WASHINGTON D.C.–The Greater Peoria Honor Flight can be seen as the trip of a lifetime. 

A time where veterans are able to see the memorials in Washington D.C. and reminisce on their times serving in the military.

For Kenneth Klein and Donald Lewis, the Vietnam Memorial Wall reminded them how blessed they are, to be alive today.

“Just the memory of those lost in my platoon.  Like I said, Corporal Maxim won the Medal of Honor.  If it weren’t for Corporal Maxim, Don Lewis wouldn’t be here,” said Donald Lewis who served in the Vietnam War in the Marine Corps.

“I know too many names on that wall.  Some from high school, but four of them that I indicated was from a squad that I was in.  They had a big part of my life when I was in country,” said Kenneth Klein who served in the Navy as a builder during the Vietnam War.

Klein fought in the Vietnam War a little less than two years.

“I shipped out and joined them in Vietnam in May of 1967, and they were killed in August,” Klein said.

And while he only knew his squad members for a short period of time, they changed his life forever.

“Richard Wager shared Christ with me, told me I need to be saved and know The Lord.  It gave me a lot of hope, because when there was incoming, I’d pray.  I mean, what do you do?  You’d call out to God,” said Klein.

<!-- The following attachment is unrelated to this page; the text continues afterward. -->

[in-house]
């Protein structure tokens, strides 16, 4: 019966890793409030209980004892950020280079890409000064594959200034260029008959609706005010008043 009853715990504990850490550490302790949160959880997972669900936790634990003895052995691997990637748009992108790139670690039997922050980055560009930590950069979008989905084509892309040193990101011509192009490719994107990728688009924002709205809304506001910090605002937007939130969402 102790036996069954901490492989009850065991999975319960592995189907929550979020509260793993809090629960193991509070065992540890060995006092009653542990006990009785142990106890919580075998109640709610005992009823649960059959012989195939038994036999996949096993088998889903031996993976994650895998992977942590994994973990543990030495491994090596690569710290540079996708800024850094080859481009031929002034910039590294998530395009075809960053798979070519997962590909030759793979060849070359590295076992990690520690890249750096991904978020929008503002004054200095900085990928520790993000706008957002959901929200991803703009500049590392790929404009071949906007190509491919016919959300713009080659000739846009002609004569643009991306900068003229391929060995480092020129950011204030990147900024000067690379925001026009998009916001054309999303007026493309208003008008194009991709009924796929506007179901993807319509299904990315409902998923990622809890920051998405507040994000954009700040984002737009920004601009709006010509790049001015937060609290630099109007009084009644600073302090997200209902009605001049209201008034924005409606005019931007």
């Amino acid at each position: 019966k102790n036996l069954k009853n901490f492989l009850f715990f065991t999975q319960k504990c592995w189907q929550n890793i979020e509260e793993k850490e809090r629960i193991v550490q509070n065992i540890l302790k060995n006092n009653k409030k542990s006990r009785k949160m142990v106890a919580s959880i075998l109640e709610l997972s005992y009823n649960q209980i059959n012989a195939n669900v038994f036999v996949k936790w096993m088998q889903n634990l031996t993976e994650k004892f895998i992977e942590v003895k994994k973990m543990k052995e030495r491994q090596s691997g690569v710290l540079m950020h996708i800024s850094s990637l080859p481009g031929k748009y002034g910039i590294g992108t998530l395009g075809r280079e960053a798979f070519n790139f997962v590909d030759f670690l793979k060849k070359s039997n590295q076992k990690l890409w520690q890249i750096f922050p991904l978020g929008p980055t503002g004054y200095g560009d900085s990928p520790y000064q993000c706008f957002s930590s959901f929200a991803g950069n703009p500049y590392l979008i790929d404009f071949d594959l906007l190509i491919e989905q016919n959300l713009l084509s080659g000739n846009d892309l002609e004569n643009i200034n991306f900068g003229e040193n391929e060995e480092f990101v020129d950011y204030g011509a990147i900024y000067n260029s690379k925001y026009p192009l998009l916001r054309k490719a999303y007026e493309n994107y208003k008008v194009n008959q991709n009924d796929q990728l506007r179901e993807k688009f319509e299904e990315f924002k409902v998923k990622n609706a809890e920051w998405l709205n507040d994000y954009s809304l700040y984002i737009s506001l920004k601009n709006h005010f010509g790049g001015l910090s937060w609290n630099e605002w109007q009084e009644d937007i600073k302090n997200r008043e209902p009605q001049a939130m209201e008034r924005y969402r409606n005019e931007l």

The Vietnam Veterans Memorial in Washington D.C. is lined with names of those who gave their lives in the line of duty, and for Klein and Lewis, it was a reunion with the men who saved their lives.

“They were All-Americans.  Patterson was a high school basketball star on his highschool team in Kansas.  Jerry Newman was a wannabe country singer,” said Klein.

“A lot of the names, I can’t find simply because we remembered each other’s names; one fella’s name was Popeye.  Different nicknames for a lot of guys, it’s hard to find a guy named Popeye,” Lewis said.

While it has been over 50 years since these men fought in Vietnam, the memories both good and bad, are still prominent in their lives.

“To me, it was only yesterday that they died.  I didn’t get the chance to go to their funerals, didn’t get a chance to be with them,” Klein said.

“Reflecting back to a bad time in a lot of our lives.  And then we came home, and it wasn’t anything like this fan fare,” Lewis said.

WMBD is proud to present Veteran’s Voices.  Tune in Friday, June 7 during our 5:00 p.m. newscast for the story of Airman Robert Ritter, who served in the Air Force in the Vietnam Era.